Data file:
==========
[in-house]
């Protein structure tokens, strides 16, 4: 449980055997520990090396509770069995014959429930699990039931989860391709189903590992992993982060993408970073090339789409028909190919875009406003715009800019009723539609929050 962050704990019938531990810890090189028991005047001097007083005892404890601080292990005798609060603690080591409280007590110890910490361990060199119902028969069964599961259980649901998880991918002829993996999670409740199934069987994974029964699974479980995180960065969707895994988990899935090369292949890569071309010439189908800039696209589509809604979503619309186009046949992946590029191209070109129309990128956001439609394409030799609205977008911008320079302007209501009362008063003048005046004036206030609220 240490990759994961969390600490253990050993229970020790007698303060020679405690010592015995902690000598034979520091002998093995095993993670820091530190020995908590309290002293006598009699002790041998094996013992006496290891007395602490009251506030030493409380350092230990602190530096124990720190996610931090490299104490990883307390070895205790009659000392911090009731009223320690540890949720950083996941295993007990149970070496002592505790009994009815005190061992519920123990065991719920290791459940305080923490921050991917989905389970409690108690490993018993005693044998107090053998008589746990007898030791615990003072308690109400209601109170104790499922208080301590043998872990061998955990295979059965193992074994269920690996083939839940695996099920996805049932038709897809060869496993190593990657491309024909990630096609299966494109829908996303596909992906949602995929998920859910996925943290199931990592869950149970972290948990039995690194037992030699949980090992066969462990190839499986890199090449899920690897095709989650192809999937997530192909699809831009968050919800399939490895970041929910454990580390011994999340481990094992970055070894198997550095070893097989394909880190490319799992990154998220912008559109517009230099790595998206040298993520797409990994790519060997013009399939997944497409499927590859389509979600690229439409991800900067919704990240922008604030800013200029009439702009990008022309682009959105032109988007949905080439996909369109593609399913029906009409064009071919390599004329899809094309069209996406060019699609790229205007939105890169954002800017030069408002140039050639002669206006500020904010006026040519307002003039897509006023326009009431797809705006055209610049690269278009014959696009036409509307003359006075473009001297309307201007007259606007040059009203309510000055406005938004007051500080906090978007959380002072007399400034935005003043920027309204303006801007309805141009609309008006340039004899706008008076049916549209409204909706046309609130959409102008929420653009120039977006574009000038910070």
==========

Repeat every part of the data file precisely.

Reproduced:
[in-house]
């Protein structure tokens, strides 16, 4: 449980055997520990090396509770069995014959429930699990039931989860391709189903590992992993982060993408970073090339789409028909190919875009406003715009800019009723539609929050 962050704990019938531990810890090189028991005047001097007083005892404890601080292990005798609060603690080591409280007590110890910490361990060199119902028969069964599961259980649901998880991918002829993996999670409740199934069987994974029964699974479980995180960065969707895994988990899935090369292949890569071309010439189908800039696209589509809604979503619309186009046949992946590029191209070109129309990128956001439609394409030799609205977008911008320079302007209501009362008063003048005046004036206030609220 240490990759994961969390600490253990050993229970020790007698303060020679405690010592015995902690000598034979520091002998093995095993993670820091530190020995908590309290002293006598009699002790041998094996013992006496290891007395602490009251506030030493409380350092230990602190530096124990720190996610931090490299104490990883307390070895205790009659000392911090009731009223320690540890949720950083996941295993007990149970070496002592505790009994009815005190061992519920123990065991719920290791459940305080923490921050991917989905389970409690108690490993018993005693044998107090053998008589746990007898030791615990003072308690109400209601109170104790499922208080301590043998872990061998955990295979059965193992074994269920690996083939839940695996099920996805049932038709897809060869496993190593990657491309024909990630096609299966494109829908996303596909992906949602995929998920859910996925943290199931990592869950149970972290948990039995690194037992030699949980090992066969462990190839499986890199090449899920690897095709989650192809999937997530192909699809831009968050919800399939490895970041929910454990580390011994999340481990094992970055070894198997550095070893097989394909880190490319799992990154998220912008559109517009230099790595998206040298993520797409990994790519060997013009399939997944497409499927590859389509979600690229439409991800900067919704990240922008604030800013200029009439702009990008022309682009959105032109988007949905080439996909369109593609399913029906009409064009071919390599004329899809094309069209996406060019699609790229205007939105890169954002800017030069408002140039050639002669206006500020904010006026040519307002003039897509006023326009009431797809705006055209610049690269278009014959696009036409509307003359006075473009001297309307201007007259606007040059009203309510000055406005938004007051500080906090978007959380002072007399400034935005003043920027309204303006801007309805141009609309008006340039004899706008008076049916549209409204909706046309609130959409102008929420653009120039977006574009000038910070």